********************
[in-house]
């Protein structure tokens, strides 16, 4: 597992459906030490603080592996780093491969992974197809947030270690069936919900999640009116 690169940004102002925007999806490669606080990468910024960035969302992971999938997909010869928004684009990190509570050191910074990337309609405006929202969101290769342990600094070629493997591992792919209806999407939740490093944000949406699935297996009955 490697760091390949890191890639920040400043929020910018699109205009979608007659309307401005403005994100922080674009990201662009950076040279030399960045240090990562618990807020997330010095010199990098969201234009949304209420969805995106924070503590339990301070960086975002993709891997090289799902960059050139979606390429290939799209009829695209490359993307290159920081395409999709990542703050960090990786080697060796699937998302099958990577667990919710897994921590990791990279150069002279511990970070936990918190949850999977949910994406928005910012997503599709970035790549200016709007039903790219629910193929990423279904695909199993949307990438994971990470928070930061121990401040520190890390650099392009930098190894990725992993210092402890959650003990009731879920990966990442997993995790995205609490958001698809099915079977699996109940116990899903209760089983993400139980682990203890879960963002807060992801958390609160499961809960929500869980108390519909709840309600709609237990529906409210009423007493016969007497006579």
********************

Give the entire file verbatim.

[in-house]
């Protein structure tokens, strides 16, 4: 597992459906030490603080592996780093491969992974197809947030270690069936919900999640009116 690169940004102002925007999806490669606080990468910024960035969302992971999938997909010869928004684009990190509570050191910074990337309609405006929202969101290769342990600094070629493997591992792919209806999407939740490093944000949406699935297996009955 490697760091390949890191890639920040400043929020910018699109205009979608007659309307401005403005994100922080674009990201662009950076040279030399960045240090990562618990807020997330010095010199990098969201234009949304209420969805995106924070503590339990301070960086975002993709891997090289799902960059050139979606390429290939799209009829695209490359993307290159920081395409999709990542703050960090990786080697060796699937998302099958990577667990919710897994921590990791990279150069002279511990970070936990918190949850999977949910994406928005910012997503599709970035790549200016709007039903790219629910193929990423279904695909199993949307990438994971990470928070930061121990401040520190890390650099392009930098190894990725992993210092402890959650003990009731879920990966990442997993995790995205609490958001698809099915079977699996109940116990899903209760089983993400139980682990203890879960963002807060992801958390609160499961809960929500869980108390519909709840309600709609237990529906409210009423007493016969007497006579």